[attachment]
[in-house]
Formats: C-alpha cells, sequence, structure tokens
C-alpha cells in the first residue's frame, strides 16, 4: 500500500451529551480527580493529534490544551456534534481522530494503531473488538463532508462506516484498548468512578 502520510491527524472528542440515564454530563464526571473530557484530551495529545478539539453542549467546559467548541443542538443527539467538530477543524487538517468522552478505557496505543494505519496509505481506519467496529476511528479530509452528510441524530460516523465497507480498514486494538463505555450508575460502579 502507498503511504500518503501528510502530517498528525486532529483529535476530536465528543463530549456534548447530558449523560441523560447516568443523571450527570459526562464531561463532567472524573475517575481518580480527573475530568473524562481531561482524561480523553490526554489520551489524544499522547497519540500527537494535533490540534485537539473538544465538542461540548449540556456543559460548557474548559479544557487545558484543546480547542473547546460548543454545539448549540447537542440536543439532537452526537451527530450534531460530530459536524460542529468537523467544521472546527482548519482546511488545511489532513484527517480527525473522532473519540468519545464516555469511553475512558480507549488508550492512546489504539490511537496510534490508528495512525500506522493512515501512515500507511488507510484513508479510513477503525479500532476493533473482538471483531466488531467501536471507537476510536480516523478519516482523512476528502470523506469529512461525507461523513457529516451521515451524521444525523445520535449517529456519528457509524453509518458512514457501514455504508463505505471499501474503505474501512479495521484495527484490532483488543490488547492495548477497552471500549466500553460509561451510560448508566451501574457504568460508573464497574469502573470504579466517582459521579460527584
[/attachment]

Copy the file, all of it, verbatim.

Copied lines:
[in-house]
Formats: C-alpha cells, sequence, structure tokens
C-alpha cells in the first residue's frame, strides 16, 4: 500500500451529551480527580493529534490544551456534534481522530494503531473488538463532508462506516484498548468512578 502520510491527524472528542440515564454530563464526571473530557484530551495529545478539539453542549467546559467548541443542538443527539467538530477543524487538517468522552478505557496505543494505519496509505481506519467496529476511528479530509452528510441524530460516523465497507480498514486494538463505555450508575460502579 502507498503511504500518503501528510502530517498528525486532529483529535476530536465528543463530549456534548447530558449523560441523560447516568443523571450527570459526562464531561463532567472524573475517575481518580480527573475530568473524562481531561482524561480523553490526554489520551489524544499522547497519540500527537494535533490540534485537539473538544465538542461540548449540556456543559460548557474548559479544557487545558484543546480547542473547546460548543454545539448549540447537542440536543439532537452526537451527530450534531460530530459536524460542529468537523467544521472546527482548519482546511488545511489532513484527517480527525473522532473519540468519545464516555469511553475512558480507549488508550492512546489504539490511537496510534490508528495512525500506522493512515501512515500507511488507510484513508479510513477503525479500532476493533473482538471483531466488531467501536471507537476510536480516523478519516482523512476528502470523506469529512461525507461523513457529516451521515451524521444525523445520535449517529456519528457509524453509518458512514457501514455504508463505505471499501474503505474501512479495521484495527484490532483488543490488547492495548477497552471500549466500553460509561451510560448508566451501574457504568460508573464497574469502573470504579466517582459521579460527584